Adoption Services Continue
Special Report - July 19, 2011
Three of Illinois’ Catholic Charities will continue their work with the State’s Department of Children and Family Services (DCFS) to serve the children in need of foster care and adoption services, while a lawsuit regarding the Charities’ refusal to place children with same-sex couples in the wake of Illinois’ recently-passed civil unions law moves forward. Attorneys for the State of Illinois announced July 18 that the state will reverse its decision to cease referrals of children needing foster care and adoption services to the Catholic Charities of Springfield, Peoria, and Joliet while the lawsuit makes its way through the courts. The announcement was in response to an emergency motion brought by attorneys for the three Catholic Charities asking the court for clarification of an injunction the court issued on July 12.
According to the emergency motion, the court’s July 12 injunction ordered, “that the parties continue their prior practice [of DCFS referring cases to Catholic Charities] under their contracts as of June 30, 2011.” However, after the July 12 injunction was issued, Illinois’ DCFS announced that it would no longer refer new cases of children in need of foster care or adoption services to Catholic Charities. On July 8, the DCFS had also sent a termination letter to the Charities, advising the Charities that it would no longer accept or execute adoption and foster care contracts with the agencies because of their refusal to comply with Illinois’ civil unions law. According to the Thomas More Society, which is representing the three Catholic Charities in the lawsuit, Judge John Schmidt’s injunction “observed that the termination letter sent by DCFS late Friday afternoon to Catholic Charities in Peoria, Springfield, and Joliet had the ‘appearance of gamesmanship.’”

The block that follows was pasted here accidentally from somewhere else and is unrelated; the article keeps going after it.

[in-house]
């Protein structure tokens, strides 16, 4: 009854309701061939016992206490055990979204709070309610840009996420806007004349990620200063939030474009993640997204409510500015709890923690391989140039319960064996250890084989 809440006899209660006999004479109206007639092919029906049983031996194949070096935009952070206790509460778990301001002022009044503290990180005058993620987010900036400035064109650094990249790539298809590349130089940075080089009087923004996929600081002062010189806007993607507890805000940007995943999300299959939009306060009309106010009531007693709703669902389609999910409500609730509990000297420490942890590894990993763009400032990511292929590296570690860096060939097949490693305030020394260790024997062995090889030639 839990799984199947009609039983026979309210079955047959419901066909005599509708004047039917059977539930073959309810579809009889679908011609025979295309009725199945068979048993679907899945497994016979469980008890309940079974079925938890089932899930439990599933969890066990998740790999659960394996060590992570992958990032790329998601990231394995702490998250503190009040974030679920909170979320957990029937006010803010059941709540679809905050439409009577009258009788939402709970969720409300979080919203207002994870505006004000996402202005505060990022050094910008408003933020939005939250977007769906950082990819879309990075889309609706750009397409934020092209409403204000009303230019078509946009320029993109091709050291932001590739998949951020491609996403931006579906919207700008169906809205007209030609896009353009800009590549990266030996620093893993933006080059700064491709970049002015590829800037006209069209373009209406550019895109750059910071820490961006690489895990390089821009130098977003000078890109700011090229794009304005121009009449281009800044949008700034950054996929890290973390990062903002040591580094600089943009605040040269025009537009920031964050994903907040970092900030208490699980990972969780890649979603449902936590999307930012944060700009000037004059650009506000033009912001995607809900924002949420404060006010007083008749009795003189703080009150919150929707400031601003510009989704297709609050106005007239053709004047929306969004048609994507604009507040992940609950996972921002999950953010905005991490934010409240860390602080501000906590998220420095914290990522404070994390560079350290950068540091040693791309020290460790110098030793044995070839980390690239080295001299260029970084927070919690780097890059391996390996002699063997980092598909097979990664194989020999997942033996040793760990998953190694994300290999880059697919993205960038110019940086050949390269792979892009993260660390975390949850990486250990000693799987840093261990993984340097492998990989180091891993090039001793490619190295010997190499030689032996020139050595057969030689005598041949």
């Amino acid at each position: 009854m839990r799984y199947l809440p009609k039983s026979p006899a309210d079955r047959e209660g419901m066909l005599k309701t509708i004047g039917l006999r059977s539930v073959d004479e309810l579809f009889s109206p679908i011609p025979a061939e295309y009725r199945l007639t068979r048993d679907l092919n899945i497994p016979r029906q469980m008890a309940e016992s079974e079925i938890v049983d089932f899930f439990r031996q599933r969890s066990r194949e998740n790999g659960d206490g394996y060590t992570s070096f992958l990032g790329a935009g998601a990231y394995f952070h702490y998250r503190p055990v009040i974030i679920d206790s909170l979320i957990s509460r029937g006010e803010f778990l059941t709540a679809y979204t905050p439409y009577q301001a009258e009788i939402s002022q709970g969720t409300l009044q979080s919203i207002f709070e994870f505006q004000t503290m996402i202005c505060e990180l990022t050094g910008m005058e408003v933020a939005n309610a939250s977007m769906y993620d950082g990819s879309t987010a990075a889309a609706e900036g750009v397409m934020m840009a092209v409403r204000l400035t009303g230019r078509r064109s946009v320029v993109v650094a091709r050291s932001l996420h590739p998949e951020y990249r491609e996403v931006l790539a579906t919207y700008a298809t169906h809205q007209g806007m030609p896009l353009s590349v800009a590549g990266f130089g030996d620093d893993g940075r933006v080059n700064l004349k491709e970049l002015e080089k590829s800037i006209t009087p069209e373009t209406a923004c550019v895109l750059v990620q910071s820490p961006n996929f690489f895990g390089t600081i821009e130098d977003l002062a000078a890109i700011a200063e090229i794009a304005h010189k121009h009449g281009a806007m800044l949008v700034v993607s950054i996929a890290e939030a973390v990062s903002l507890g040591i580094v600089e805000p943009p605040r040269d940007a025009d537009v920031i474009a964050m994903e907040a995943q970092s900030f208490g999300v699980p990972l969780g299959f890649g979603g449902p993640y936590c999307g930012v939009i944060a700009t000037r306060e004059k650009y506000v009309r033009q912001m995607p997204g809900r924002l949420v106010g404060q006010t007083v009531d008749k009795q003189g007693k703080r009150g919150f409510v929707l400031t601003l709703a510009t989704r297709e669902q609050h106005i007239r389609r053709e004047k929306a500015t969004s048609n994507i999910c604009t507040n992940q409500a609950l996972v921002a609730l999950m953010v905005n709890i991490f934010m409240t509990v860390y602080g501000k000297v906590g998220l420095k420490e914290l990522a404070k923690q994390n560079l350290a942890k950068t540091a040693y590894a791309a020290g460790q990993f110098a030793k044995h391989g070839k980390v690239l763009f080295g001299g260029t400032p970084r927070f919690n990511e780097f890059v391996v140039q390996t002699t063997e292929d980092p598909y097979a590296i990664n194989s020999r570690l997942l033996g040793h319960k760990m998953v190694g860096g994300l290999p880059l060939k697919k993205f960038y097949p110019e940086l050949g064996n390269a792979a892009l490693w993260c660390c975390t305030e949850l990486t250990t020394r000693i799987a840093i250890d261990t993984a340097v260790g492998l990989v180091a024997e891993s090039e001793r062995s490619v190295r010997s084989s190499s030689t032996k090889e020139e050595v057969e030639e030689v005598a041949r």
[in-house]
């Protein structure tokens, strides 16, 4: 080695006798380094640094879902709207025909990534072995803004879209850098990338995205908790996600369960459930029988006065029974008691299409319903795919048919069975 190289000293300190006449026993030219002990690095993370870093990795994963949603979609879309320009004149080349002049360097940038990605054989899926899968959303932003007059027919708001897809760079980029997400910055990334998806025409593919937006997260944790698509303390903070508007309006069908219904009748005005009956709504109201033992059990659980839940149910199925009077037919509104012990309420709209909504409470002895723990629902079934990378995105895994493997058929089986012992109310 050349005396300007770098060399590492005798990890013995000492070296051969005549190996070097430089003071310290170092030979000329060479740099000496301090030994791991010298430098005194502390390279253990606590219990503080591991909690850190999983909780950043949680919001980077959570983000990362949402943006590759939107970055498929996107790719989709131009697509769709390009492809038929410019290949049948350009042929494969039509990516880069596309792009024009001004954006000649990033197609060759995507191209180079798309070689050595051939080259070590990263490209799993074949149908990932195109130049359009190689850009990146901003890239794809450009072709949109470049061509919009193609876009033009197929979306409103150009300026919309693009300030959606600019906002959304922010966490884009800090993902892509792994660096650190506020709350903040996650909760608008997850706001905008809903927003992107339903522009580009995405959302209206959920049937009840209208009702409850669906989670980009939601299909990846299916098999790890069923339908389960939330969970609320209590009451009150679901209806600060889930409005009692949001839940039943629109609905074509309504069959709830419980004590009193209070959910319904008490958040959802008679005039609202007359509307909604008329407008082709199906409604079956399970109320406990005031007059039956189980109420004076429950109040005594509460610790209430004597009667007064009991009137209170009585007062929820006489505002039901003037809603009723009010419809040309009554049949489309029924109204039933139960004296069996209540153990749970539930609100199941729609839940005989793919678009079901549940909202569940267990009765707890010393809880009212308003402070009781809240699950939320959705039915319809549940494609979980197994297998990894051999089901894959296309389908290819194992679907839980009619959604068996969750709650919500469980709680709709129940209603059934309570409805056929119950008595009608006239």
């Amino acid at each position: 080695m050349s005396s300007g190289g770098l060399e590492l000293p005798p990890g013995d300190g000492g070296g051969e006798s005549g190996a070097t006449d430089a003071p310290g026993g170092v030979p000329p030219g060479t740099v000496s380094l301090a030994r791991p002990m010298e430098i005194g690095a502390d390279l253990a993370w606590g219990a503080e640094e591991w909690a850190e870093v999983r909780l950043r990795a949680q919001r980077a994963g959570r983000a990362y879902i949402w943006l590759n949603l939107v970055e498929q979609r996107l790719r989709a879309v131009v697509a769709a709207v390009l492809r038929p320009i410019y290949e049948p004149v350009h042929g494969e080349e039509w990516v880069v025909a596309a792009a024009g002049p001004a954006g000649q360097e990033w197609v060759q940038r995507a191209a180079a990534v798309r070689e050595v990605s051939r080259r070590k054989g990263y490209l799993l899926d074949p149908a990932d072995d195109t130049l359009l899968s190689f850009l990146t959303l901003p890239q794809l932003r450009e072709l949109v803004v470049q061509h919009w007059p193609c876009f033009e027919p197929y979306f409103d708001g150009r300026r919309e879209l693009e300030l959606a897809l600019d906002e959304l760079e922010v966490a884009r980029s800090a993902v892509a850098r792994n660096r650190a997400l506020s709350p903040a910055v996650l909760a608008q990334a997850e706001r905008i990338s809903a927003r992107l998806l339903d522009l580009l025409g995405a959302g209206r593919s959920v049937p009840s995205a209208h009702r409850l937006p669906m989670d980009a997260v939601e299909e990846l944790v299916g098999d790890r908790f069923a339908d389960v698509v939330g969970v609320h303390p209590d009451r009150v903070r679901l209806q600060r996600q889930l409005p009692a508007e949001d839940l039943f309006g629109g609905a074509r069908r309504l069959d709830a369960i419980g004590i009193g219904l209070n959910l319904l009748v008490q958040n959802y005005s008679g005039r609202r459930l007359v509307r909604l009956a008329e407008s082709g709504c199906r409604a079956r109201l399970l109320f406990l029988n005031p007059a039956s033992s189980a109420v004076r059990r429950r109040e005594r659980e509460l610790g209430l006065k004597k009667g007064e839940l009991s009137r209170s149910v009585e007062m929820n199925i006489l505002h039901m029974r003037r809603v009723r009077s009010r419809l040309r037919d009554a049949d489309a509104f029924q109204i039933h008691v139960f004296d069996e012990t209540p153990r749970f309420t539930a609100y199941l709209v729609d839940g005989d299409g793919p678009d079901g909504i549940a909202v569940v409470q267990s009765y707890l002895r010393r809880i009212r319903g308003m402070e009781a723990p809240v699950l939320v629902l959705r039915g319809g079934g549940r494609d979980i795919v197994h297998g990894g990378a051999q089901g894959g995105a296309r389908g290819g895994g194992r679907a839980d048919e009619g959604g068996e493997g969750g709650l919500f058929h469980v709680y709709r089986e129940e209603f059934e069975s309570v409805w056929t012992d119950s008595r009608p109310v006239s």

As we previously reported, Catholic Charities has been engaged in a battle to continue offering foster care and adoption services without violating the Catholic Church’s teachings on marriage and sexuality that prevent it from placing children with unmarried heterosexual or homosexual couples. The new law forced at least one Catholic Charity in Illinois, run by the Catholic Diocese of Rockford, to end its 100 year-old state-funded adoption and foster care services because of concerns about the potential impact. Shortly after Illinois’ civil unions law went into effect in June, Catholic Charities received notice from the State Attorney General’s office that it was under investigation stemming from charges of discrimination for not placing children with unmarried couples. That prompted three Catholic Charities groups in the state to file a lawsuit, asking the court “to declare that they are legally justified to continue their current practices of working only with married couples and single, non-cohabiting individuals,” while referring civil unions couples to other agencies around the state.
Catholic Charities in Illinois Fight Back - June 8, 2011
Civil Unions Law Forces Adoption Retreat - June 1, 2011
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